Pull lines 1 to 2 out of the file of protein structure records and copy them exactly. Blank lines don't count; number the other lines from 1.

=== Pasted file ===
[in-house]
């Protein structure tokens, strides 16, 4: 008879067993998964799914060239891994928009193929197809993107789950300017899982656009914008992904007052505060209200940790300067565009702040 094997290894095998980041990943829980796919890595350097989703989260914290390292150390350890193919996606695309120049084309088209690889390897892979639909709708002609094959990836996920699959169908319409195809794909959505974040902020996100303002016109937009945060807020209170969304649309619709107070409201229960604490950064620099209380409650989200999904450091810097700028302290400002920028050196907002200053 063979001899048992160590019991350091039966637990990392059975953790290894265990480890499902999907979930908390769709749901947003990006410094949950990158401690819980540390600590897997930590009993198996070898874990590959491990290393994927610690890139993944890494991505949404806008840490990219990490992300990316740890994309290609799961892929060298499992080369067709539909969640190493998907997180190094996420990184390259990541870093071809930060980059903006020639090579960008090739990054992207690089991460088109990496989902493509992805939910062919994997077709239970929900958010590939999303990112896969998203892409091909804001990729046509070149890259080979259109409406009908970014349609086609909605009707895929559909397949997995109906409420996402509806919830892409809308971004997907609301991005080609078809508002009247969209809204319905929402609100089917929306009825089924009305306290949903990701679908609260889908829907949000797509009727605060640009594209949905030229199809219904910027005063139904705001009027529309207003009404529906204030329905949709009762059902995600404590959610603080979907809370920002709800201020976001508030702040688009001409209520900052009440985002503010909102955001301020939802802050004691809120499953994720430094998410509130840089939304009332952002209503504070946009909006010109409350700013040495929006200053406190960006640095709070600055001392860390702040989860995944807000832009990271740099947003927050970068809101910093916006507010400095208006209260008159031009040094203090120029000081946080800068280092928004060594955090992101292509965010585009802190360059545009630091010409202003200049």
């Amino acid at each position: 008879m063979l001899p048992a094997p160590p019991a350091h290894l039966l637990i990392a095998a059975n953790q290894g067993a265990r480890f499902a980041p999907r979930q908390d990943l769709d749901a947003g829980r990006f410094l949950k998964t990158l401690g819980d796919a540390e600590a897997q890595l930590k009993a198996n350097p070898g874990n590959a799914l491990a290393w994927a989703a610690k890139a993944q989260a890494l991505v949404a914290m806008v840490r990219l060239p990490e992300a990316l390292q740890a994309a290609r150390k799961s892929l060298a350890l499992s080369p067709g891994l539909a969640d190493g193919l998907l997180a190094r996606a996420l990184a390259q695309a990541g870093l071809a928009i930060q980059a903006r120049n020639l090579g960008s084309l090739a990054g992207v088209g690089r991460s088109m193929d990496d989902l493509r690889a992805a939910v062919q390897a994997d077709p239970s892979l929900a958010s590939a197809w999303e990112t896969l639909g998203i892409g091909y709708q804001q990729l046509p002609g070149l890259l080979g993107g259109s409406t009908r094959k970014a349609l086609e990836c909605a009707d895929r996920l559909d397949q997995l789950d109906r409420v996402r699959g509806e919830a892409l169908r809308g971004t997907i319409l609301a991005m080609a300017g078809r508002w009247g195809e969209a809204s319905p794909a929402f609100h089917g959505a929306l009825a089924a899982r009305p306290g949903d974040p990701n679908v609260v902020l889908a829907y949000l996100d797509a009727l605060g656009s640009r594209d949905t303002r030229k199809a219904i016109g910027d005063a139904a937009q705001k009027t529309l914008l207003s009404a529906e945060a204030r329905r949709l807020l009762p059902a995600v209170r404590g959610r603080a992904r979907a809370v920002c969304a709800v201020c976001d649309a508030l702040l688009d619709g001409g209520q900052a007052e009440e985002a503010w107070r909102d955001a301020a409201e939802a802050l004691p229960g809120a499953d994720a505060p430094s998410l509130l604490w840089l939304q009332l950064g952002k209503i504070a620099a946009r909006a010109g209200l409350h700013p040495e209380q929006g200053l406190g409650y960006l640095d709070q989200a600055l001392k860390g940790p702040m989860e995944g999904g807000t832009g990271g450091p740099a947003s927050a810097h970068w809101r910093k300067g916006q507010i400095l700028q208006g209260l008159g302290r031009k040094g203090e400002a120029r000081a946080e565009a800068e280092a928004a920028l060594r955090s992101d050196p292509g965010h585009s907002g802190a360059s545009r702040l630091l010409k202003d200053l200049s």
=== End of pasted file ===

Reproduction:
[in-house]
């Protein structure tokens, strides 16, 4: 008879067993998964799914060239891994928009193929197809993107789950300017899982656009914008992904007052505060209200940790300067565009702040 094997290894095998980041990943829980796919890595350097989703989260914290390292150390350890193919996606695309120049084309088209690889390897892979639909709708002609094959990836996920699959169908319409195809794909959505974040902020996100303002016109937009945060807020209170969304649309619709107070409201229960604490950064620099209380409650989200999904450091810097700028302290400002920028050196907002200053 063979001899048992160590019991350091039966637990990392059975953790290894265990480890499902999907979930908390769709749901947003990006410094949950990158401690819980540390600590897997930590009993198996070898874990590959491990290393994927610690890139993944890494991505949404806008840490990219990490992300990316740890994309290609799961892929060298499992080369067709539909969640190493998907997180190094996420990184390259990541870093071809930060980059903006020639090579960008090739990054992207690089991460088109990496989902493509992805939910062919994997077709239970929900958010590939999303990112896969998203892409091909804001990729046509070149890259080979259109409406009908970014349609086609909605009707895929559909397949997995109906409420996402509806919830892409809308971004997907609301991005080609078809508002009247969209809204319905929402609100089917929306009825089924009305306290949903990701679908609260889908829907949000797509009727605060640009594209949905030229199809219904910027005063139904705001009027529309207003009404529906204030329905949709009762059902995600404590959610603080979907809370920002709800201020976001508030702040688009001409209520900052009440985002503010909102955001301020939802802050004691809120499953994720430094998410509130840089939304009332952002209503504070946009909006010109409350700013040495929006200053406190960006640095709070600055001392860390702040989860995944807000832009990271740099947003927050970068809101910093916006507010400095208006209260008159031009040094203090120029000081946080800068280092928004060594955090992101292509965010585009802190360059545009630091010409202003200049």